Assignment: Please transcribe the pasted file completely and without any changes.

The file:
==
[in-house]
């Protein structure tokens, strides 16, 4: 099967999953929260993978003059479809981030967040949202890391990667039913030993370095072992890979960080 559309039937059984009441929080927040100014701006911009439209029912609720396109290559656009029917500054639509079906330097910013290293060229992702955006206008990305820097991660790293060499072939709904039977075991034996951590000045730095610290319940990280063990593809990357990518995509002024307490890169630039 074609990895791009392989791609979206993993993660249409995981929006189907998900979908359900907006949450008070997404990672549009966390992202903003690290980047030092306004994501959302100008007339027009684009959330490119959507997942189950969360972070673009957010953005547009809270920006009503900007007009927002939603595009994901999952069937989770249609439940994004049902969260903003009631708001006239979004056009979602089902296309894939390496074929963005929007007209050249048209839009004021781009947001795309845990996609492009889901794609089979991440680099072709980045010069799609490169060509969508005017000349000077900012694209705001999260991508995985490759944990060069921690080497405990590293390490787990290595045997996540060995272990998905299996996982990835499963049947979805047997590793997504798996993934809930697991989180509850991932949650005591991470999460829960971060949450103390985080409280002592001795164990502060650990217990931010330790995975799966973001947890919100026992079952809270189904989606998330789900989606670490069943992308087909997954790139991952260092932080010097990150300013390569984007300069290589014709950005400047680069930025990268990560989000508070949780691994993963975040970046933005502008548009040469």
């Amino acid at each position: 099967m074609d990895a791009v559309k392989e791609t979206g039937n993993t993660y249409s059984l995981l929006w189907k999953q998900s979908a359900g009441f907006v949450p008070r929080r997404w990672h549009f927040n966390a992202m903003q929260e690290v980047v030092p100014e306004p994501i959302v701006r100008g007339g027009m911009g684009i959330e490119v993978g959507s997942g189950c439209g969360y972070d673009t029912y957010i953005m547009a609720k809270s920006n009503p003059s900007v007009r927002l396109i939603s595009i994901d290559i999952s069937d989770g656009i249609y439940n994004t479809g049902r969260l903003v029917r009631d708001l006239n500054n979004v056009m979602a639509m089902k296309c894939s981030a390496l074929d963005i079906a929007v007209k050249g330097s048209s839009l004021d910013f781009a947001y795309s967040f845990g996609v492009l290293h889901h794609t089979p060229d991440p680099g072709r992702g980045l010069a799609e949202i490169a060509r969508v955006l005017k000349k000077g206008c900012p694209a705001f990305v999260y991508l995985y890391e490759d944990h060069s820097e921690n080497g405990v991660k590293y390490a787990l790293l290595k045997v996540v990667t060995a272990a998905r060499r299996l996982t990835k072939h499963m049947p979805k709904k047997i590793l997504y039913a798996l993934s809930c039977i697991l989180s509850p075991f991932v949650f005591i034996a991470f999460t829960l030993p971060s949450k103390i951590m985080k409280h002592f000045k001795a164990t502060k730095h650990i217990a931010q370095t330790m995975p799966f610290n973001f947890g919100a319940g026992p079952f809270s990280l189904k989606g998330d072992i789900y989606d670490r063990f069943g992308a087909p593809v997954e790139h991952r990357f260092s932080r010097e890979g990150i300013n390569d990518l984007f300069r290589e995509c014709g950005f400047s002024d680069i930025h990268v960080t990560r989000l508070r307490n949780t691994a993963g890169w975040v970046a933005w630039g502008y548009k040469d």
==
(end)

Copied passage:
[in-house]
């Protein structure tokens, strides 16, 4: 099967999953929260993978003059479809981030967040949202890391990667039913030993370095072992890979960080 559309039937059984009441929080927040100014701006911009439209029912609720396109290559656009029917500054639509079906330097910013290293060229992702955006206008990305820097991660790293060499072939709904039977075991034996951590000045730095610290319940990280063990593809990357990518995509002024307490890169630039 074609990895791009392989791609979206993993993660249409995981929006189907998900979908359900907006949450008070997404990672549009966390992202903003690290980047030092306004994501959302100008007339027009684009959330490119959507997942189950969360972070673009957010953005547009809270920006009503900007007009927002939603595009994901999952069937989770249609439940994004049902969260903003009631708001006239979004056009979602089902296309894939390496074929963005929007007209050249048209839009004021781009947001795309845990996609492009889901794609089979991440680099072709980045010069799609490169060509969508005017000349000077900012694209705001999260991508995985490759944990060069921690080497405990590293390490787990290595045997996540060995272990998905299996996982990835499963049947979805047997590793997504798996993934809930697991989180509850991932949650005591991470999460829960971060949450103390985080409280002592001795164990502060650990217990931010330790995975799966973001947890919100026992079952809270189904989606998330789900989606670490069943992308087909997954790139991952260092932080010097990150300013390569984007300069290589014709950005400047680069930025990268990560989000508070949780691994993963975040970046933005502008548009040469």
């Amino acid at each position: 099967m074609d990895a791009v559309k392989e791609t979206g039937n993993t993660y249409s059984l995981l929006w189907k999953q998900s979908a359900g009441f907006v949450p008070r929080r997404w990672h549009f927040n966390a992202m903003q929260e690290v980047v030092p100014e306004p994501i959302v701006r100008g007339g027009m911009g684009i959330e490119v993978g959507s997942g189950c439209g969360y972070d673009t029912y957010i953005m547009a609720k809270s920006n009503p003059s900007v007009r927002l396109i939603s595009i994901d290559i999952s069937d989770g656009i249609y439940n994004t479809g049902r969260l903003v029917r009631d708001l006239n500054n979004v056009m979602a639509m089902k296309c894939s981030a390496l074929d963005i079906a929007v007209k050249g330097s048209s839009l004021d910013f781009a947001y795309s967040f845990g996609v492009l290293h889901h794609t089979p060229d991440p680099g072709r992702g980045l010069a799609e949202i490169a060509r969508v955006l005017k000349k000077g206008c900012p694209a705001f990305v999260y991508l995985y890391e490759d944990h060069s820097e921690n080497g405990v991660k590293y390490a787990l790293l290595k045997v996540v990667t060995a272990a998905r060499r299996l996982t990835k072939h499963m049947p979805k709904k047997i590793l997504y039913a798996l993934s809930c039977i697991l989180s509850p075991f991932v949650f005591i034996a991470f999460t829960l030993p971060s949450k103390i951590m985080k409280h002592f000045k001795a164990t502060k730095h650990i217990a931010q370095t330790m995975p799966f610290n973001f947890g919100a319940g026992p079952f809270s990280l189904k989606g998330d072992i789900y989606d670490r063990f069943g992308a087909p593809v997954e790139h991952r990357f260092s932080r010097e890979g990150i300013n390569d990518l984007f300069r290589e995509c014709g950005f400047s002024d680069i930025h990268v960080t990560r989000l508070r307490n949780t691994a993963g890169w975040v970046a933005w630039g502008y548009k040469d």